What kind of ice cream would you like? When's the last time you answered, "Chocolate!"?
The state of the union in ice cream is such that everywhere you look, you are bombarded with off the wall flavor combinations, mix-ins and packaging. The idea of a straightforward, rich, elegant, balanced base is one that appeals to all of us, but is practically something many of us have lost touch with. Brand names are bought and sold by big conglomerates, becoming meaningless representations of what they once were. Misdirection is easier than producing great ice cream. The extent to which companies can divert attention from a mediocre base allows them to divert those dollars into their marketing and packaging budget. It's easier to tell people a product is great than it is to make great ice cream, and tempting to invest in marketing rather than production. Look at how many companies contract others to make (aka co-pack) some or all of their ice cream for them, like Cool Haus, Graeter's and many others.
We know there must be a chocolate ice cream out there that is the total package. I mean, there's a purveyor producing a product great enough to completely satisfy, stand alone and remind us that we don't need Ritz crackers, pretzel swirls, or peanut butter ribbons to enjoy a scoop of ice cream, right? The problem for many consumers is that they just don't know where to look to find the platonic ideal of such a scoop.
Scooping this "medium" (approx. 66-72% Valrhona & Guittard) chocolate by McConnell's got me thinking about the idea that the addition of aggressive flavors and mix ins isn't enhancing the experience, rather it is a diversion to mask an unexceptional, unbalanced base that no one would want on it's own. Chocolate flavors themselves seem to be a game of cram as much cocoa powder as possible into a base as possible to increase flavor intensity. This results in a sandy, grainy texture as it melts on your tongue. Dutchman's Chocolate is produced differently, incorporating the use of an expensive piece of equipment called a shear blender, one that most ice cream companies do not employ. This allows the cocoa to become emulsified into the mix, and when it melts on your tongue it is like a chocolate cream, well blended and not at all gritty.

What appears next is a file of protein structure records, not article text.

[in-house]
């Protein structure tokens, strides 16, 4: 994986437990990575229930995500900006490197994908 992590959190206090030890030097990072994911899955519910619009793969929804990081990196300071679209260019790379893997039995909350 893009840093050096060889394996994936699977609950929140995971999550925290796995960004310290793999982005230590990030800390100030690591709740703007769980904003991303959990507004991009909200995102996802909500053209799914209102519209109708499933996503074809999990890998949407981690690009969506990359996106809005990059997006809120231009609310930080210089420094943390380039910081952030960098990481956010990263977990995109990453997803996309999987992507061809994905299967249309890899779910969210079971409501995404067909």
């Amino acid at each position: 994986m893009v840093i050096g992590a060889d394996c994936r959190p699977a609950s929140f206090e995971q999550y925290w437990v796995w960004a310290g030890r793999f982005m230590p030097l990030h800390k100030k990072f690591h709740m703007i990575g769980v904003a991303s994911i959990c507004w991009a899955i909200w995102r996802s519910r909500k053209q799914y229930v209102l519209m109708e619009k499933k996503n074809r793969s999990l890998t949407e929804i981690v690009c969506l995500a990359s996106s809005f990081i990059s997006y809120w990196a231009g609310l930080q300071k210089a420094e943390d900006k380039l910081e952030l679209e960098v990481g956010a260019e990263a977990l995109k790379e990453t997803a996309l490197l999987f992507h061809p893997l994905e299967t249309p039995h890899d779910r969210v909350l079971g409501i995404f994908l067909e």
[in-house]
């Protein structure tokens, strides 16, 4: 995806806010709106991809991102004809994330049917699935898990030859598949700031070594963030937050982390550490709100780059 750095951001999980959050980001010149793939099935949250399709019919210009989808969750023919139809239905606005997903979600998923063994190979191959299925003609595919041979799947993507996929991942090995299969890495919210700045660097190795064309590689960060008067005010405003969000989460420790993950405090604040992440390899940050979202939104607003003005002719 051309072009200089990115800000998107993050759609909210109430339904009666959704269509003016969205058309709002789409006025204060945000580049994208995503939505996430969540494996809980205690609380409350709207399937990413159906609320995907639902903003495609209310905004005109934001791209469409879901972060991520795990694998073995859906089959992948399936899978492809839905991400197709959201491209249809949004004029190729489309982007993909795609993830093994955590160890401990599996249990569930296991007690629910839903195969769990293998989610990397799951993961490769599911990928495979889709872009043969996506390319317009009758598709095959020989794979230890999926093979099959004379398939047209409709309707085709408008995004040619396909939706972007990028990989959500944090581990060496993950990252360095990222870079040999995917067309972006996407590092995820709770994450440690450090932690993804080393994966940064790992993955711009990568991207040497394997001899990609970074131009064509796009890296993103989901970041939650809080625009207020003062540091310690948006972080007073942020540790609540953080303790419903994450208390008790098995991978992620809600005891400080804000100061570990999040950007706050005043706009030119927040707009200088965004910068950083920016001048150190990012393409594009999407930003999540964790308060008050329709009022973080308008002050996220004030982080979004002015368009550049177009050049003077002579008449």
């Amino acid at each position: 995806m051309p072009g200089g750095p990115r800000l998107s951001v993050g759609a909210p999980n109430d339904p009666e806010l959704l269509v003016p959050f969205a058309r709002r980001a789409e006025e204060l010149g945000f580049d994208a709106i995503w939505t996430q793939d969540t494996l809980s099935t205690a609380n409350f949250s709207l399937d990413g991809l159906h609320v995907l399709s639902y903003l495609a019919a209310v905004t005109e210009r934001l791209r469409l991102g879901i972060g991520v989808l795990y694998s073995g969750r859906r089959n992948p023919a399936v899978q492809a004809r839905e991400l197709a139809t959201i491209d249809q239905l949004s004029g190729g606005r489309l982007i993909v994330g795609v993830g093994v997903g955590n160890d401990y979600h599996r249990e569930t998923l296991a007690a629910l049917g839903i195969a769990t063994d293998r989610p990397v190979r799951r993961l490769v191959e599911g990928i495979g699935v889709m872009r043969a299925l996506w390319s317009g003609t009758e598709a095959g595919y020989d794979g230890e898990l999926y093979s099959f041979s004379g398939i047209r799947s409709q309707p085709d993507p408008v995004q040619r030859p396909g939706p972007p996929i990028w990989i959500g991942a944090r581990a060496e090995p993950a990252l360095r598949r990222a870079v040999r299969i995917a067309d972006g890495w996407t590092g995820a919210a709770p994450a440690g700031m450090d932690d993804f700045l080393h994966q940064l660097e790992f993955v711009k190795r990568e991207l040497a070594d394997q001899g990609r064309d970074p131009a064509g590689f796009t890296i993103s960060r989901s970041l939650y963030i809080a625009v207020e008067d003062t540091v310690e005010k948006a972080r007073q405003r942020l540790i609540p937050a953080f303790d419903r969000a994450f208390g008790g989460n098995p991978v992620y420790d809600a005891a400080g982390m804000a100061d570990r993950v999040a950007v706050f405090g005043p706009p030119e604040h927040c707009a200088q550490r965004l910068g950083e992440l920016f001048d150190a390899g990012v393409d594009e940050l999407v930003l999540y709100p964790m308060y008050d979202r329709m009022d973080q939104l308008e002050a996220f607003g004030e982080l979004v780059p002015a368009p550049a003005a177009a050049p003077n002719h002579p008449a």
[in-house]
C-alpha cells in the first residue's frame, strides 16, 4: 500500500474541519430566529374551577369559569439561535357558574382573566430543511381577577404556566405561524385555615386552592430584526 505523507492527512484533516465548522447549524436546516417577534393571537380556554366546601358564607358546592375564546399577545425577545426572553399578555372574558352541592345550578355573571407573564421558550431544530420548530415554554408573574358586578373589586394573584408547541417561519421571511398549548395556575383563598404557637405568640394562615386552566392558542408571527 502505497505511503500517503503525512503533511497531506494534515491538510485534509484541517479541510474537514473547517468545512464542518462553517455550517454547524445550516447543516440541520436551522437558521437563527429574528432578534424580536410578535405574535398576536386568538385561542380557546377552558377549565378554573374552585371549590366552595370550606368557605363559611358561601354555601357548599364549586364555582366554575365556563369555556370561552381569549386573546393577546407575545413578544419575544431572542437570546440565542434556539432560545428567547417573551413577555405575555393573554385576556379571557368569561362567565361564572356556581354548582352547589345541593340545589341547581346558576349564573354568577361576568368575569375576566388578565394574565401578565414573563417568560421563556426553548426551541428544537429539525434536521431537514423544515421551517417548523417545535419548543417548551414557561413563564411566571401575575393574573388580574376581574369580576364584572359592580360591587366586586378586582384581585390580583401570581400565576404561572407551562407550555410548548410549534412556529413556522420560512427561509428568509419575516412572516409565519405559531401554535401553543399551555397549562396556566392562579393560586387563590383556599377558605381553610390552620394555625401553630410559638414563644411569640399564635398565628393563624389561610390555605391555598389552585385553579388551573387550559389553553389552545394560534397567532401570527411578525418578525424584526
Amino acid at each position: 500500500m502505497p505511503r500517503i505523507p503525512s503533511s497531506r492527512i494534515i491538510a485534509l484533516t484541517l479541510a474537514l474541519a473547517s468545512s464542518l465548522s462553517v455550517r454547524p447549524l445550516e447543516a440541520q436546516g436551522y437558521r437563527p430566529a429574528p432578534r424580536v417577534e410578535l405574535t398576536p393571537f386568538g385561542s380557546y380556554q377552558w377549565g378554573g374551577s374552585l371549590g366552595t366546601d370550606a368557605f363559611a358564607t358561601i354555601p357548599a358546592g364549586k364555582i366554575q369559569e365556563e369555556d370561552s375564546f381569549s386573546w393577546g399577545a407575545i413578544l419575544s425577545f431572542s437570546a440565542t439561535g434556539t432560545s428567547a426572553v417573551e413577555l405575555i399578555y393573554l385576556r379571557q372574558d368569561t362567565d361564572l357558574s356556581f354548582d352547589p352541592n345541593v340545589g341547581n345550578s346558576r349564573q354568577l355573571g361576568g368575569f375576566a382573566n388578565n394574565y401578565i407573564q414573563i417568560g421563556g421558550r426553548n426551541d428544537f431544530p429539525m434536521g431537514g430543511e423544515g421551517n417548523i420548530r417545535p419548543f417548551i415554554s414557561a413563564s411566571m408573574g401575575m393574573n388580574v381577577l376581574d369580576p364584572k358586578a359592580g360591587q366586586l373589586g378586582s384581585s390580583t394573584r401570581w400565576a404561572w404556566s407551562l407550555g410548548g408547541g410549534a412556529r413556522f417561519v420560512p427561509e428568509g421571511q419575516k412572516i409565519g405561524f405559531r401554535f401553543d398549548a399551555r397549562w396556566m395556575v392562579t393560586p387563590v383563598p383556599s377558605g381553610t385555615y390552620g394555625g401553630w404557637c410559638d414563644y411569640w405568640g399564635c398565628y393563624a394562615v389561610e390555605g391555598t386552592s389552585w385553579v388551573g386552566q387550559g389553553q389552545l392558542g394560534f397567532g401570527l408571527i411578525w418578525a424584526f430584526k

This excellent, straightforward chocolate ice cream bucks the trend, highlighting the 18.5% butterfat <10% overrun base. This is the one - if you're ready to rediscover what it's like to be completely satisfied by chocolate ice cream, pick up a pint of this flavor.
Where Elliot Found It: Straub's Market
Elliot's Grade: A